Continuing our series "What Did You Do In Mitaka?", I spoke with David Moreau Simard.
(If the above player doesn’t work for you, please download the recording HERE.)
DMSimard: It’s a pleasure
R: What did you work on in Mitaka?
D: I’m part of the RDO engineering team at Red Hat. My role is mostly around continuous integration and making sure that RDO works. This means that some days I could be implementing new ways of testing RDO or some other days fixing bugs identified by our CI.
As far as Mitaka is concerned, we got Packstack to a point where it’s able to install and run Tempest against itself. This is awesome because it’s a great way to make sure everything works properly, sort of a sanity check.
This improvement allowed us to make Packstack gate against itself upstream to prevent regressions from merging by testing each commit. This was part of a plan to make Packstack part of our testing pipeline.
In Mitaka, we started using a new project called WeIRDO. It’s meant to use upstream gate integration tests inside our own RDO testing pipeline. We really improved our testing coverage in Mitaka with TripleO quickstart and WeIRDO. With WeIRDO, we’re able to easily test RDO trunk packages against Packstack and Puppet-OpenStack and the jobs that they provide.
We built a great relationship with projects that consume RDO packages throughout development cycles. We mutually benefit from essentially testing each other. So it makes a lot of sense to stay in touch with these guys.
Overall, I can really tell how the testing coverage for RDO has improved tremendously, even since liberty. Mitaka is really the best and most tested release of RDO yet. I want to extend my thanks to everyone that was involved in making it happen.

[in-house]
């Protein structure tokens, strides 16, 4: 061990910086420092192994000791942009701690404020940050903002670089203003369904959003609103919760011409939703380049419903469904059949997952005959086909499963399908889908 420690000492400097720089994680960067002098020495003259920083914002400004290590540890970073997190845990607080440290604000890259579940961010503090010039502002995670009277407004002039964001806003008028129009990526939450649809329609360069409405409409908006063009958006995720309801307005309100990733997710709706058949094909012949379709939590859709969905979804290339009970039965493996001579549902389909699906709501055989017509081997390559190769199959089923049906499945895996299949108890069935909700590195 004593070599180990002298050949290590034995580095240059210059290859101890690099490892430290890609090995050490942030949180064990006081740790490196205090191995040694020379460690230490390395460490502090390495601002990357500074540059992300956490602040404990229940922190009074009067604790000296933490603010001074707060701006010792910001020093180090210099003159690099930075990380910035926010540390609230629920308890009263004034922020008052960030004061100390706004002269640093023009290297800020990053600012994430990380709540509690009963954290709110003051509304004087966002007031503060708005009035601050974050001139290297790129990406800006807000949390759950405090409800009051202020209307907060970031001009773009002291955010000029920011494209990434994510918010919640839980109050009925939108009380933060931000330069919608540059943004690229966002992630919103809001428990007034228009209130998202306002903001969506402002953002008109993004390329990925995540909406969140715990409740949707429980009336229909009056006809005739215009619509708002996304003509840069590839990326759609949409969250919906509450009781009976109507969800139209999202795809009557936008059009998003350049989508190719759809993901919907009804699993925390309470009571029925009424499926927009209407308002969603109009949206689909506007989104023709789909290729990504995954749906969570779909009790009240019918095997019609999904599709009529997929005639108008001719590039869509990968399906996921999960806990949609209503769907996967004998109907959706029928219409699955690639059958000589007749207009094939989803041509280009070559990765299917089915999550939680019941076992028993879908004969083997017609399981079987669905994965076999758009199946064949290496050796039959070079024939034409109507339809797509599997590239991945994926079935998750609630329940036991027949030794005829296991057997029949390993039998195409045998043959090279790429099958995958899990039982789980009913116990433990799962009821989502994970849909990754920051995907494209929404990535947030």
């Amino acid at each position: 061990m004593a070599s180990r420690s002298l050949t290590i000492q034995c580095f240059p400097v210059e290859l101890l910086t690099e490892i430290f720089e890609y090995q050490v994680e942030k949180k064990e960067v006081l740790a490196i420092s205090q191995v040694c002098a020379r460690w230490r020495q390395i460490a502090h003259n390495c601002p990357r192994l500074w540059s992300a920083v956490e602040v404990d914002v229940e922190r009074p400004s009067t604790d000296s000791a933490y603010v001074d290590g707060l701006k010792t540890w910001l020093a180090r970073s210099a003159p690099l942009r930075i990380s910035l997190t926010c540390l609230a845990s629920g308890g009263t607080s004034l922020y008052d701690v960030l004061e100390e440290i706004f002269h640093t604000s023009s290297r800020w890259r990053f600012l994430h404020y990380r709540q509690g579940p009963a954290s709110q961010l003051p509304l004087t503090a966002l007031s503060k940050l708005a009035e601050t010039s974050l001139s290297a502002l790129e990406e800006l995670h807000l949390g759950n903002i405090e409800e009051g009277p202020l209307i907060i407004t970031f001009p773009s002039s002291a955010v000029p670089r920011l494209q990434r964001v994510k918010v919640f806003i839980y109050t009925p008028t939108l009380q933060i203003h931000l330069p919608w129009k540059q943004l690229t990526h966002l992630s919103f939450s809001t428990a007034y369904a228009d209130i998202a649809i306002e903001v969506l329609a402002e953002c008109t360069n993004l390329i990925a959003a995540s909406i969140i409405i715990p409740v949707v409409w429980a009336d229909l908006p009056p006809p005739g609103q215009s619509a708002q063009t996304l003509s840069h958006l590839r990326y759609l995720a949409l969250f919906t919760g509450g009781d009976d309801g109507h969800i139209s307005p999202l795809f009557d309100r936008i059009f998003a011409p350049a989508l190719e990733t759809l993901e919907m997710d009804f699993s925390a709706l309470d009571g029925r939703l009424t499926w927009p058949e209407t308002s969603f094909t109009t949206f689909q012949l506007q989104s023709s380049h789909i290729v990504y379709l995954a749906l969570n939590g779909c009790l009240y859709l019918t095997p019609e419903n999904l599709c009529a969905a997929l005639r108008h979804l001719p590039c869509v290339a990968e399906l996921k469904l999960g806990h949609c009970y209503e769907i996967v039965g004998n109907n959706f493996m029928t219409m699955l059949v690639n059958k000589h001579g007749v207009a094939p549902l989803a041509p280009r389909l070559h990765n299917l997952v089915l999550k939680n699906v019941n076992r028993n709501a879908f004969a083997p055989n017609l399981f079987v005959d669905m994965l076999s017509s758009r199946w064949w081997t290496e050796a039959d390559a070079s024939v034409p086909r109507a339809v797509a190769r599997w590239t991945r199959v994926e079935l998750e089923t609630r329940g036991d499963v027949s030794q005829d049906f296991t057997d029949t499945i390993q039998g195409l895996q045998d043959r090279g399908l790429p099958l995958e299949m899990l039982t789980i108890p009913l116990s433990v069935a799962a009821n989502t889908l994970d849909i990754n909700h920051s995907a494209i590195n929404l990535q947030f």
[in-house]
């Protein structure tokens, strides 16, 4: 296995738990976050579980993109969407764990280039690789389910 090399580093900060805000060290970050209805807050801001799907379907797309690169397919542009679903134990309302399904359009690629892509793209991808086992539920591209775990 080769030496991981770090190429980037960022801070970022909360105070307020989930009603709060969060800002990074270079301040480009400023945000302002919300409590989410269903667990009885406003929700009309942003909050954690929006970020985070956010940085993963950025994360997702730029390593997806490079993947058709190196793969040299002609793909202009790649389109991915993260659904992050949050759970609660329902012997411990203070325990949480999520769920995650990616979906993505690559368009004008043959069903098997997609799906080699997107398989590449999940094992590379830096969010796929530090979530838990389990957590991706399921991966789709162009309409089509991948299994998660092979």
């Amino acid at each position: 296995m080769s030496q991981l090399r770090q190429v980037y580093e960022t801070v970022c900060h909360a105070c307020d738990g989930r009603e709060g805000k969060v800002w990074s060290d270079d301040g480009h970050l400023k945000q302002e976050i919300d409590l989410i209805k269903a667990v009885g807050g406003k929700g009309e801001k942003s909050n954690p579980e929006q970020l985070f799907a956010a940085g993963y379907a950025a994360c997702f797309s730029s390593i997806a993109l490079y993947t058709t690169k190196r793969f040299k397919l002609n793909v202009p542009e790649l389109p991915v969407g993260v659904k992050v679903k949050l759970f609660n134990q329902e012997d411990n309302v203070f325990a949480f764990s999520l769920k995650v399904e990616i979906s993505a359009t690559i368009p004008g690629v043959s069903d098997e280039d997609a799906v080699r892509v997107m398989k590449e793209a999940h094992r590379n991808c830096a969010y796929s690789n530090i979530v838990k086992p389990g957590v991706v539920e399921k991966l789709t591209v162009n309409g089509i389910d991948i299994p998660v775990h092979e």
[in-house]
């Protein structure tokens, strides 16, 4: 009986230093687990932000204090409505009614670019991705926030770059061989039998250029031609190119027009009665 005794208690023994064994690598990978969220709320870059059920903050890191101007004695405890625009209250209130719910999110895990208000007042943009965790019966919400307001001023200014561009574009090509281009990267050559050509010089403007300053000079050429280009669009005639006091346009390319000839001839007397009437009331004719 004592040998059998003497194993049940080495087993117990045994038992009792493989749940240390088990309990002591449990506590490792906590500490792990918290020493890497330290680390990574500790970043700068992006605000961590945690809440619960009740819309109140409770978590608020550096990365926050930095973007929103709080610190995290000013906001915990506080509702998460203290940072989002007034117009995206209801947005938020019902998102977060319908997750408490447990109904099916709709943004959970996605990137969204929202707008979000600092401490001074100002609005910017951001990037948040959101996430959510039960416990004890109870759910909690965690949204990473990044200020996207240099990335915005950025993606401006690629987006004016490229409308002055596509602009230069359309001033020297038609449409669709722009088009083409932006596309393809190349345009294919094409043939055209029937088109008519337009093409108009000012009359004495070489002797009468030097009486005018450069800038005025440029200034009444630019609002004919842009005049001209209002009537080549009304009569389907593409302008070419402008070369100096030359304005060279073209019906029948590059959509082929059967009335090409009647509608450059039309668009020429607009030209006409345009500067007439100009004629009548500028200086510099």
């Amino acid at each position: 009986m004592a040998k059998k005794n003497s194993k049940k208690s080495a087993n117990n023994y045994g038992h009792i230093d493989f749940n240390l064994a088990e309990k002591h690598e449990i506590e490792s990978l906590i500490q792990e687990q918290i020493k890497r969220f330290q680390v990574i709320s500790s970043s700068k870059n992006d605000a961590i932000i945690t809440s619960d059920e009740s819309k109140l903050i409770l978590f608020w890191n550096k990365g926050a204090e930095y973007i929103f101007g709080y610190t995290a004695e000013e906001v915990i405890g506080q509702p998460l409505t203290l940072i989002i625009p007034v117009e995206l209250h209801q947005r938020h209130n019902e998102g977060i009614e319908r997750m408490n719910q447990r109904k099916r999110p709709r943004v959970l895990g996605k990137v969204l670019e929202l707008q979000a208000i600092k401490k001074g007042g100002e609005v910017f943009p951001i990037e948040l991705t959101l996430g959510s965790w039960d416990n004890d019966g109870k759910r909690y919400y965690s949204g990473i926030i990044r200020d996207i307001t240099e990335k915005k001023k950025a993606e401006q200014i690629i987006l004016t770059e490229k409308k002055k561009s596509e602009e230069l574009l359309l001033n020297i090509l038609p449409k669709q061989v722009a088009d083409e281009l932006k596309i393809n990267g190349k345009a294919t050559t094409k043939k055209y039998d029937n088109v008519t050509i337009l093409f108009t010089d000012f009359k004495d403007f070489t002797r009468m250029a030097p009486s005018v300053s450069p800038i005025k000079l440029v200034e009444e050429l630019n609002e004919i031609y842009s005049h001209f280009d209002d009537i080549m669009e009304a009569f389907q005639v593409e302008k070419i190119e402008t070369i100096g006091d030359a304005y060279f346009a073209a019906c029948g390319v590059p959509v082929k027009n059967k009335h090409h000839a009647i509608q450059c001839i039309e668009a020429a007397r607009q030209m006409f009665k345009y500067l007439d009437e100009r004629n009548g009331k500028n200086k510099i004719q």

R: So how about in Newton? What do you think is coming in Newton for you?
D: So, Mitaka was already an awesome cycle from the perspective of testing coverage that we had for RDO. We want to keep working on that foundation to increase the coverage further. I also want to spend some time on improving monitoring and automation to make troubleshooting problems easier.
Trunk breaks all the time, and so it takes a lot of time to troublshoot that, and we want to make that easier. But also have visibility into the problems that could be coming.
Earlier I talked about WeIRDO and how we use upstream gate jobs in our testing pipeline. In Newton, we want to add Kolla back into our testing pipeline through WeIRDO. I had some issues getting Kolla to work reliably in Mitaka but they’ve fixed some problems upstream since then so we’ll take another look at it.
Just recently, there’s also the Chef OpenStack community — they’ve been working on integration testing their cookbooks in the gate. I’m definitely interested in seeing what they have, and possibly leveraging their work once they’re ready.
The other large chunk of work will probably come from our effort in streamlining and centralizing the different components of RDO. Right now, we’re a bit all over the place… But we’ve already started working towards moving to a software factory instance. Software factory is a project to provide upstream’s testing ecosystem with Git, Zuul, Nodepool, Gerrit and Jenkins.. but in a box, an appliance.
This will definitely make things easier for everyone since everything from RDO will be expected to be in this one place.
R: Thank you very much for your time.
D: I appreciate yours, and it was great working on this great release.